The online version of this article (doi:10.1186/bcr2722) contains supplementary material, which is available to authorized users.
MJL, HPO, and GJF are current employees of AmberGen, Inc., a developer of commercial diagnostic assays. SG is a former employee (within the last 5 years), and KJR is a co-founder of the company. This project was financed by AmberGen, in part using Small Business Innovation Research grant funds (from the National Institutes of Health) awarded to AmberGen (see Acknowledgements). AmberGen is the assignee on issued patents related to the commercial use of the HTS-PTT technologies described in this article. However, these patents do not preclude the use of the HTS-PTT by the general research community. In the article, we disclose in full detail the methodology required for researchers to perform HTS-PTT, which needs no specialized reagents or instrumentation (and requires nothing to be purchased from AmberGen).
MJL and KJR helped conceive of the HTS-PTT assay and its application to BRCA analysis, participated in the design and coordination of all studies in this article, and contributed significantly to the drafting of the manuscript. SG helped conceive of the HTS-PTT assay and its application to BRCA analysis and participated in the design and coordination of all studies in this article. SN supervised and coordinated the isolation and gel-PTT analysis of all clinical genomic DNA samples used in this article and contributed significantly to the drafting of the manuscript. GJF was responsible for performing and designing PCR amplifications, cell-free protein expressions, and HTS-PTT assays for optimization purposes and for the final analyses of the clinical samples. HPO performed advanced PCR assays that contributed to a better understanding of the effects of primer dimers and non-specific PCR extension products on the HTS-PTT assay for BRCA analysis and contributed significantly to the drafting of the manuscript. All authors read and approved the final manuscript.
Breast cancer is the most diagnosed and second leading cause of cancer deaths in the U.S. female population. An estimated 5 to 10 percent of all breast cancers are inherited, caused by mutations in the breast cancer susceptibility genes (BRCA1/2). As many as 90% of all mutations are nonsense mutations, causing a truncated polypeptide product. A popular and low cost method of mutation detection has been the protein truncation test (PTT), where target regions of BRCA1/2 are PCR amplified, transcribed/translated in a cell-free protein synthesis system and analyzed for truncated polypeptides by sodium dodecyl sulfate polyacrylamide gel electrophoresis (SDS-PAGE) and autoradiography. We previously reported a novel High Throughput Solid-Phase PTT (HTS-PTT) based on an enzyme-linked immunosorbent assay (ELISA) format that eliminates the need for radioactivity, SDS-PAGE and subjective interpretation of the results. Here, we report the next generation HTS-PTT using triple-epitope-tagged proteins and demonstrate, for the first time, its efficacy on clinical genomic DNA samples for BRCA1/2 analysis.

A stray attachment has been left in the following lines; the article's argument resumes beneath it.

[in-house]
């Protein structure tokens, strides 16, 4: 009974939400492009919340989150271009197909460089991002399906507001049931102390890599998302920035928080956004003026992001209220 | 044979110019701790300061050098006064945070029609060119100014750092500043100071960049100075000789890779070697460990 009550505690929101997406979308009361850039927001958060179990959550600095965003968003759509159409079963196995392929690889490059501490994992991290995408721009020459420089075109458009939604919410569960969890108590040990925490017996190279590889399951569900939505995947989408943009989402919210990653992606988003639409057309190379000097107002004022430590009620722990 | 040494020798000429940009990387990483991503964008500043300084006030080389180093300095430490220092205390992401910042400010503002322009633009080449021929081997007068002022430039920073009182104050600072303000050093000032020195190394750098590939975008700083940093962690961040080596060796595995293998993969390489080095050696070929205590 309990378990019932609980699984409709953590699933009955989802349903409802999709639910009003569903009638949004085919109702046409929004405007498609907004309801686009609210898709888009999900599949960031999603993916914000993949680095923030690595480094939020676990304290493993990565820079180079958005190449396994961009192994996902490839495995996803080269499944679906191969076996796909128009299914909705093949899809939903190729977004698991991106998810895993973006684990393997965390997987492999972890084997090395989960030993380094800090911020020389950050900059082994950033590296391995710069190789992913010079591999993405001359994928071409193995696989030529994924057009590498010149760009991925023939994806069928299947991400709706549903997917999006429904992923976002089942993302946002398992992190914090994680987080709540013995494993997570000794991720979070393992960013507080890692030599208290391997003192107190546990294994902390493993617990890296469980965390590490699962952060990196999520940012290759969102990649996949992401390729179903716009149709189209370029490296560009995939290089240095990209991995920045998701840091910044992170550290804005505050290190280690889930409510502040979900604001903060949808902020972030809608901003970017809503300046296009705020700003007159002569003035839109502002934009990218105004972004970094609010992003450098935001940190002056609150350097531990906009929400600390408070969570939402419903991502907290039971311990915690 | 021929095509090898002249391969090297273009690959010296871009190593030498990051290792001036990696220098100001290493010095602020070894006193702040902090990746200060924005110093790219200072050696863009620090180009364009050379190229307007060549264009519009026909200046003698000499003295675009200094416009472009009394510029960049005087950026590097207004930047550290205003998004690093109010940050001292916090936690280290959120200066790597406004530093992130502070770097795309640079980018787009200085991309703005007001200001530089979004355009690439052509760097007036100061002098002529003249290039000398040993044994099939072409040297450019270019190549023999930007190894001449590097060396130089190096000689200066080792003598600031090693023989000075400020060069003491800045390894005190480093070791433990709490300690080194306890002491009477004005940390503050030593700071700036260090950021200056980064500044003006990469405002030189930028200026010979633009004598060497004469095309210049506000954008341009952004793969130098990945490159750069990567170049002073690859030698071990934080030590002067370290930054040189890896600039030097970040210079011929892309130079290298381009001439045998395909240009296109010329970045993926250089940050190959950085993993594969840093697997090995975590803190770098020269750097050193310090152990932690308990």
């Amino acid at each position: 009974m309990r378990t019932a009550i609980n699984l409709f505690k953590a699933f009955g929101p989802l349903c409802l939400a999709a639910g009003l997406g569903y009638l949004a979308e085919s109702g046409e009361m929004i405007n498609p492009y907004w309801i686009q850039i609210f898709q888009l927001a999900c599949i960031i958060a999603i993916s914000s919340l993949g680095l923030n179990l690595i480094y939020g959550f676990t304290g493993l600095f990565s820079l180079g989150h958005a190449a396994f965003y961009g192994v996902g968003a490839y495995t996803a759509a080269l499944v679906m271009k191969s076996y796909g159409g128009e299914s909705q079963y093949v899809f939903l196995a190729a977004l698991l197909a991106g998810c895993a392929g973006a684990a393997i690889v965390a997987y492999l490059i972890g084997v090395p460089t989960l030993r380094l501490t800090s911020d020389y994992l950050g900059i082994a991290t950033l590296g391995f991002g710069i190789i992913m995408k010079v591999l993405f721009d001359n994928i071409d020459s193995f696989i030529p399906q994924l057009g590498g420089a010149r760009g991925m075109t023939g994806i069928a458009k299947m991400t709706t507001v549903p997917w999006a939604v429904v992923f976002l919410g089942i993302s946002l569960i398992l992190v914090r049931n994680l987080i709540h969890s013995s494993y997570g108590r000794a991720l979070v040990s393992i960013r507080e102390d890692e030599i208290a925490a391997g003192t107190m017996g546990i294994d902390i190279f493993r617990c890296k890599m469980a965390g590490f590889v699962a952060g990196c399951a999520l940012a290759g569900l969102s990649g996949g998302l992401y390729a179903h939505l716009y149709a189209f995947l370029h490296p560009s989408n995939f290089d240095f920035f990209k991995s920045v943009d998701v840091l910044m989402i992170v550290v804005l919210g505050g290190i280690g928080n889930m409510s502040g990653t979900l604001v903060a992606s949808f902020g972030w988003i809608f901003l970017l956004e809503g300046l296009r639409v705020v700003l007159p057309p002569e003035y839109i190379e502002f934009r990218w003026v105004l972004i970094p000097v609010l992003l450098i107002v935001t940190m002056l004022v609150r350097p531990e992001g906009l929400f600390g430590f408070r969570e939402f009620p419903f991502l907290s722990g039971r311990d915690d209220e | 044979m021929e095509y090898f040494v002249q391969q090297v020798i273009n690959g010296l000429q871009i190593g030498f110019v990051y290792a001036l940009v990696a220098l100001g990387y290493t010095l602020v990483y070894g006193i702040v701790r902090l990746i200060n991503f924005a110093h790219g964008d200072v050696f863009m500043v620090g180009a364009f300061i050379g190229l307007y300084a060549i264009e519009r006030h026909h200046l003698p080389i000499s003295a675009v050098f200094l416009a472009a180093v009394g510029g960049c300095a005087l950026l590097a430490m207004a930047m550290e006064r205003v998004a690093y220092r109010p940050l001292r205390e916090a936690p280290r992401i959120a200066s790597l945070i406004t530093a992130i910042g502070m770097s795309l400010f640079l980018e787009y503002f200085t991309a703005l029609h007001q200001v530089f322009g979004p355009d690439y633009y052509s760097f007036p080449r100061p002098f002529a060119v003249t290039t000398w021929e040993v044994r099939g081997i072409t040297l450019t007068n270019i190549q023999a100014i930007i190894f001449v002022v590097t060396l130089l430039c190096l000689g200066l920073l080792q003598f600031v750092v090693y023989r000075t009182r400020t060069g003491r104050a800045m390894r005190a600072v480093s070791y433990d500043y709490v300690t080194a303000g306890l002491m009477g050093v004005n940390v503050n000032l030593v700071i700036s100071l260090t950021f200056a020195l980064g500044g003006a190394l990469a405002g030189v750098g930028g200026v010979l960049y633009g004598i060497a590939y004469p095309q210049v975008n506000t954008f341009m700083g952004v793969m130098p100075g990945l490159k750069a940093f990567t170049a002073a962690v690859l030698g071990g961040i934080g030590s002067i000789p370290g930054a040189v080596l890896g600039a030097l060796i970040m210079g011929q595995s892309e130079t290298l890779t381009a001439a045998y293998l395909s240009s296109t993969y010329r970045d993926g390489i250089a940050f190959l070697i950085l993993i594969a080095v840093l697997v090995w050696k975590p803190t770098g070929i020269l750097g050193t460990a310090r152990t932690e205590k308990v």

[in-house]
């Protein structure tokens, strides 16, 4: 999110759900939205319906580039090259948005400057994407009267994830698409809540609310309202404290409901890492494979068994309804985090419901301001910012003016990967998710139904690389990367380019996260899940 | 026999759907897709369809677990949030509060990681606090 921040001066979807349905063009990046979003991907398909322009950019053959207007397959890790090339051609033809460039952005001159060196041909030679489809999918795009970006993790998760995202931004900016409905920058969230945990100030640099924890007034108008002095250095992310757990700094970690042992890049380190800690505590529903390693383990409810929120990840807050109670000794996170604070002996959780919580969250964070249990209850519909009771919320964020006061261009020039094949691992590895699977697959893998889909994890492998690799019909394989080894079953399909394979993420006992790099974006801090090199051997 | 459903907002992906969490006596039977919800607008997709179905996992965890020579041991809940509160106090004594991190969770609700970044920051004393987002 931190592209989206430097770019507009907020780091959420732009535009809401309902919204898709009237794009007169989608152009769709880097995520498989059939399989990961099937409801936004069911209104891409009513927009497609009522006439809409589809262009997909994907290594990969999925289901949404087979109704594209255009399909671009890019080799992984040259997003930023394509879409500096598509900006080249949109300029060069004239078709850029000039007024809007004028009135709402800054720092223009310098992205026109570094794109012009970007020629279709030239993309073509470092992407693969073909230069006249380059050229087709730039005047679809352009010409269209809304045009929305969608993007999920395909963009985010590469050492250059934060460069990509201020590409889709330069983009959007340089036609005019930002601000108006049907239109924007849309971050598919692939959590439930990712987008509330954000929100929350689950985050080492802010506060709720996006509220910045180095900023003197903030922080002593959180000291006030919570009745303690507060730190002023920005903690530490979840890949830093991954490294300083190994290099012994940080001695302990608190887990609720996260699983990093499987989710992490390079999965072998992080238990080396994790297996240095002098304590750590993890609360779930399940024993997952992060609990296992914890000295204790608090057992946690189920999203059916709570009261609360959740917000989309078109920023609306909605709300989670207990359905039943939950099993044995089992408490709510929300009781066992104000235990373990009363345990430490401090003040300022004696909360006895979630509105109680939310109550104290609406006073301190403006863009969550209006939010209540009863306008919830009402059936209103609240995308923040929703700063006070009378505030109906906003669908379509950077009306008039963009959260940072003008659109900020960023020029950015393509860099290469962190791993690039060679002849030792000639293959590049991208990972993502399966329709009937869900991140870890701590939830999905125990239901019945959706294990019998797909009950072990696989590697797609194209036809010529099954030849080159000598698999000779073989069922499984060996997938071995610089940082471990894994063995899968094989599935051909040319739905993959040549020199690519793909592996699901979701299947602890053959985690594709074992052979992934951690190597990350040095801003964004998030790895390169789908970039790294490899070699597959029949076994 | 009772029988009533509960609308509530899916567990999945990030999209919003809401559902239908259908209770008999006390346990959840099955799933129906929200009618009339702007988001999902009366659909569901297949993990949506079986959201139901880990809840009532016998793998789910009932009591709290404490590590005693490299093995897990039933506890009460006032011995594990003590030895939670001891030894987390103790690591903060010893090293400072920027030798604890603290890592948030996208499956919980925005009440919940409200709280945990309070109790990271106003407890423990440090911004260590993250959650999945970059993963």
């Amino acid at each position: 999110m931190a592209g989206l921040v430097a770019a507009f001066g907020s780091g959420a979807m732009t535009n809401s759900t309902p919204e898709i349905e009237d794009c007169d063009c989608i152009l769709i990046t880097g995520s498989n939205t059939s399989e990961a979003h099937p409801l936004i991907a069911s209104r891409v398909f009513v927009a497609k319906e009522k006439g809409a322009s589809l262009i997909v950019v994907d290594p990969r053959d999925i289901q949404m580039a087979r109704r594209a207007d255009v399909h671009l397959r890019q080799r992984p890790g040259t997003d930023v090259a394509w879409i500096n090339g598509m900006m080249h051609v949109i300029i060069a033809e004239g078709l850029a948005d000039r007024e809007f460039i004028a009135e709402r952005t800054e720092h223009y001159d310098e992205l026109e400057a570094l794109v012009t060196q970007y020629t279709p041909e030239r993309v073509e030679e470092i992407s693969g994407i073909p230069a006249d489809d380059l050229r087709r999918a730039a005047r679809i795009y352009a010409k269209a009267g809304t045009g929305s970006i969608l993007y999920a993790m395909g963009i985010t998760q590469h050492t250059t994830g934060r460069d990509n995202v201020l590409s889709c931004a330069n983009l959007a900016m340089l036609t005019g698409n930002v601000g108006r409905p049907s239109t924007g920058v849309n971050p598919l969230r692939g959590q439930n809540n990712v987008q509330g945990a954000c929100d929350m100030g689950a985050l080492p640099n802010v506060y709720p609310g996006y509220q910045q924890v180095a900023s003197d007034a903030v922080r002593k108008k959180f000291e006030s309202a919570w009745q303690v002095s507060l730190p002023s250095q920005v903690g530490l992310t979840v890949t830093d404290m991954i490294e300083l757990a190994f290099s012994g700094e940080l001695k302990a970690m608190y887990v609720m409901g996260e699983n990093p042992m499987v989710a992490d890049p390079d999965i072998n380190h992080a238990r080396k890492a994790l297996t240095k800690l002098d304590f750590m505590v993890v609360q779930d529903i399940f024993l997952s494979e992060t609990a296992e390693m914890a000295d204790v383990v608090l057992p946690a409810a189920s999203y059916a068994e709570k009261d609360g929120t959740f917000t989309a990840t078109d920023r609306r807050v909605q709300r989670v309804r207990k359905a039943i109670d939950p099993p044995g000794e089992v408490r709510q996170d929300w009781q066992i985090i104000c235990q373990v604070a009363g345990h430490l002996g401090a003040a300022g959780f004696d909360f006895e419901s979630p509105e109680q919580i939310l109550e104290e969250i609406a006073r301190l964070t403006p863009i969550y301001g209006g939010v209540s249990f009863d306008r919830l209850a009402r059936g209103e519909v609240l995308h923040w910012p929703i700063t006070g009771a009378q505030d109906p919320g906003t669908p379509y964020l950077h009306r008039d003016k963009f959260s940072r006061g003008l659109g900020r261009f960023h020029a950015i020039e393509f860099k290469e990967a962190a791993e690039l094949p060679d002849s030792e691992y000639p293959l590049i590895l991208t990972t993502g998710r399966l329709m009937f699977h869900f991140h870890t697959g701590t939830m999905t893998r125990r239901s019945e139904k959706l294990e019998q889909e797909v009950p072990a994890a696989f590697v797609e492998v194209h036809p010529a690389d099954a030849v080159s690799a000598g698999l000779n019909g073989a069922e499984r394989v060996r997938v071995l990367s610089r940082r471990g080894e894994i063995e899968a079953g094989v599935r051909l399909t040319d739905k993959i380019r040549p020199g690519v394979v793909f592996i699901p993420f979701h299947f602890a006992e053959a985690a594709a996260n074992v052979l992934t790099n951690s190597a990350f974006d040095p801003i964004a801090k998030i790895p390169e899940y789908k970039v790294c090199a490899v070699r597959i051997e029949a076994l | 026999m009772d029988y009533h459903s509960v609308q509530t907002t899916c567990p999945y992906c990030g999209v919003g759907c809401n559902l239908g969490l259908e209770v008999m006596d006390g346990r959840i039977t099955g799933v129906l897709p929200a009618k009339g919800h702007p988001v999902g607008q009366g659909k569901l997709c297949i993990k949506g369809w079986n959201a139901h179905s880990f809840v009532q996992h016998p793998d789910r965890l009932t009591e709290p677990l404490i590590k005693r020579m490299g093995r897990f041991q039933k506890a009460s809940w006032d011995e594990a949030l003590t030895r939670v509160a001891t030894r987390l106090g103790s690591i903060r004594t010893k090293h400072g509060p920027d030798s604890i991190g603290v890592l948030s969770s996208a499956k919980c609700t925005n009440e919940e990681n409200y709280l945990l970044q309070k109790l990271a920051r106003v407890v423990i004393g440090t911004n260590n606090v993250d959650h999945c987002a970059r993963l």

Segments of exons 11 of BRCA1/2 open reading frames were PCR amplified from either blood derived genomic DNA or cell line mRNA. PCR primers incorporate elements for cell-free transcription/translation and epitope tagging. Cell-free expressed nascent proteins are then antibody-captured onto the wells of a microtiter plate and the relative amount of truncated polypeptide measured using antibodies against the N- and C-terminal epitope tags in an ELISA format.
100% diagnostic sensitivity and 96% specificity for truncating mutations in exons 11 of BRCA1/2 were achieved on one hundred blood-derived clinical genomic DNA samples which were previously assayed using the conventional gel based PTT. Feasibility of full gene coverage for BRCA1/2 using mRNA source material is also demonstrated.
Overall, the HTS-PTT provides a simple, quantitative, objective, low cost and high throughput method for analysis of truncating mutations as an alternative to gel based PTT for BRCA analysis. The technology is readily accessible to virtually any laboratory, with the only major instrumentation required being a PCR thermocycler and a basic micro-well plate reader. When compared to conventional gel based PTT, the HTS-PTT provides excellent concordance.
Additional file 1: Supplemental table S1 - BRCA1/2 Mutations Covered by the HTS-PTT. This table lists the mutation designations for the 50 patient genomic DNA samples tested which were positive for BRCA1/2 truncation mutations. HTS-PTT segments containing the mutation and the measured % C/N ratios are also listed. (DOC 76 KB)13058_2010_2709_MOESM1_ESM.DOC
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Breast Cancer Information Core (BIC) Database. [ http://research.nhgri.nih.gov/bic/]
Luce MC, Marra G, Chauhan DP, Laghi L, Carethers JM, Cherian SP, Hawn M, Binnie CG, Kam-Morgan LN, Cayouette MC, Koi M, Boland CR: In vitro transcription/translation assay for the screening of hMLH1 and hMSH2 mutations in familial colon cancer. Gastroenterology. 1995, 109: 1368-1374. 10.1016/0016-5085(95)90600-2. CrossRefPubMed
Andrulis IL, Anton-Culver H, Beck J, Bove B, Boyd J, Buys S, Godwin AK, Hopper JL, Li F, Neuhausen SL, Ozcelik H, Peel D, Santella RM, Southey MC, van Orsouw NJ, Venter DJ, Vijg J, Whittemore AS: Comparison of DNA- and RNA-based methods for detection of truncating BRCA1 mutations. Hum Mutat. 2002, 20: 65-73. 10.1002/humu.10097. CrossRefPubMed
- An ELISA-based high throughput protein truncation test for inherited breast cancer
Mark J Lim
Gabriel J Foster
Heather P Ostendorff
Kenneth J Rothschild
- BioMed Central
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